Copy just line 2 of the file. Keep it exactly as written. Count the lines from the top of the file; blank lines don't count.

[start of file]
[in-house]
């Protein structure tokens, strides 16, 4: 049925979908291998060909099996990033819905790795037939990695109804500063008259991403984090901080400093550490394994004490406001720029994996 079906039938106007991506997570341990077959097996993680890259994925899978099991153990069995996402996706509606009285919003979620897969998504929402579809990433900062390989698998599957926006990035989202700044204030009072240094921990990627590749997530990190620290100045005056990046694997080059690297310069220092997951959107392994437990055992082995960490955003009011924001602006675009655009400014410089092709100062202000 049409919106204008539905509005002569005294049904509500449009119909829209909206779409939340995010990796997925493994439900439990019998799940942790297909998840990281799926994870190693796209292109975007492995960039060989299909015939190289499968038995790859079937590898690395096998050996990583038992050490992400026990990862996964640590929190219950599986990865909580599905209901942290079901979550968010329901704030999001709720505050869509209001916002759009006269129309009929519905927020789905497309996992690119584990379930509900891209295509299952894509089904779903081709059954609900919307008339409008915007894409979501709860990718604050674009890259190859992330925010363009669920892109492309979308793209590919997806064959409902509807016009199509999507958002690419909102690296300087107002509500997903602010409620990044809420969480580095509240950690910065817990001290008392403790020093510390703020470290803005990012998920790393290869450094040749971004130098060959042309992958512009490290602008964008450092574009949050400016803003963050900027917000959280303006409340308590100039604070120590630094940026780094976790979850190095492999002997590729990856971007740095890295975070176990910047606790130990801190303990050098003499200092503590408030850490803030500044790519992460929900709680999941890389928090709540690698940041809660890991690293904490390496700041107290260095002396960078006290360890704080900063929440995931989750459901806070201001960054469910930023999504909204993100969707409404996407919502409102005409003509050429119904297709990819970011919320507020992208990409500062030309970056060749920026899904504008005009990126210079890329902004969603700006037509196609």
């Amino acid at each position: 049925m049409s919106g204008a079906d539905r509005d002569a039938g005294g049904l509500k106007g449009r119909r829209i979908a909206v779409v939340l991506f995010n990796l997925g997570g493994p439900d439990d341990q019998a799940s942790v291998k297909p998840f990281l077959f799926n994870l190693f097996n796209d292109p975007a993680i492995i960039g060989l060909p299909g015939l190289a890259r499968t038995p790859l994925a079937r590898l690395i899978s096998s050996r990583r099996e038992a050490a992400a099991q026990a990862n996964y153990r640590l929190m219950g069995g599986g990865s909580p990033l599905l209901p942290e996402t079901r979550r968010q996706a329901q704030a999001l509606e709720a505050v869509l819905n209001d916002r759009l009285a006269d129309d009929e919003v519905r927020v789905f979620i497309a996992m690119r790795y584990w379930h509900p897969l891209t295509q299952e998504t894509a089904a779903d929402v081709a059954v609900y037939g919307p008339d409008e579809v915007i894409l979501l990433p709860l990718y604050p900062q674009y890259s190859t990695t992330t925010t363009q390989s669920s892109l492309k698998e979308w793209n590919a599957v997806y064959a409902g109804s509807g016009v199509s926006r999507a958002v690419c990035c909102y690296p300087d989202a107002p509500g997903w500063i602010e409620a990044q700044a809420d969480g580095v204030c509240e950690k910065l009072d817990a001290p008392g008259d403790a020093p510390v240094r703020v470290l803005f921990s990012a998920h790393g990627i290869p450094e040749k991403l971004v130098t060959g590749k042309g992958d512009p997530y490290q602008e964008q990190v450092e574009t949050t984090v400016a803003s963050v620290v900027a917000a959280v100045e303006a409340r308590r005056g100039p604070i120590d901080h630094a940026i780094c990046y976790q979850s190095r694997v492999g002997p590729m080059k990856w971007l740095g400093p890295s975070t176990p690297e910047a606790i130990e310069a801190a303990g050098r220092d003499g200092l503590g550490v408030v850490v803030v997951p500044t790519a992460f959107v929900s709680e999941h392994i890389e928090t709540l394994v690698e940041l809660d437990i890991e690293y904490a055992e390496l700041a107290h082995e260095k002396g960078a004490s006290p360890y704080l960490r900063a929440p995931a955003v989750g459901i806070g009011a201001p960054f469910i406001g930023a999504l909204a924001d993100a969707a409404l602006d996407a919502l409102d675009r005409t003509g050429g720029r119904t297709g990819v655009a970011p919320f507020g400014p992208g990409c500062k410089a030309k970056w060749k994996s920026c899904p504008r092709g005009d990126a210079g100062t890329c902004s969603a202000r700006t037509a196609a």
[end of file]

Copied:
């Protein structure tokens, strides 16, 4: 049925979908291998060909099996990033819905790795037939990695109804500063008259991403984090901080400093550490394994004490406001720029994996 079906039938106007991506997570341990077959097996993680890259994925899978099991153990069995996402996706509606009285919003979620897969998504929402579809990433900062390989698998599957926006990035989202700044204030009072240094921990990627590749997530990190620290100045005056990046694997080059690297310069220092997951959107392994437990055992082995960490955003009011924001602006675009655009400014410089092709100062202000 049409919106204008539905509005002569005294049904509500449009119909829209909206779409939340995010990796997925493994439900439990019998799940942790297909998840990281799926994870190693796209292109975007492995960039060989299909015939190289499968038995790859079937590898690395096998050996990583038992050490992400026990990862996964640590929190219950599986990865909580599905209901942290079901979550968010329901704030999001709720505050869509209001916002759009006269129309009929519905927020789905497309996992690119584990379930509900891209295509299952894509089904779903081709059954609900919307008339409008915007894409979501709860990718604050674009890259190859992330925010363009669920892109492309979308793209590919997806064959409902509807016009199509999507958002690419909102690296300087107002509500997903602010409620990044809420969480580095509240950690910065817990001290008392403790020093510390703020470290803005990012998920790393290869450094040749971004130098060959042309992958512009490290602008964008450092574009949050400016803003963050900027917000959280303006409340308590100039604070120590630094940026780094976790979850190095492999002997590729990856971007740095890295975070176990910047606790130990801190303990050098003499200092503590408030850490803030500044790519992460929900709680999941890389928090709540690698940041809660890991690293904490390496700041107290260095002396960078006290360890704080900063929440995931989750459901806070201001960054469910930023999504909204993100969707409404996407919502409102005409003509050429119904297709990819970011919320507020992208990409500062030309970056060749920026899904504008005009990126210079890329902004969603700006037509196609």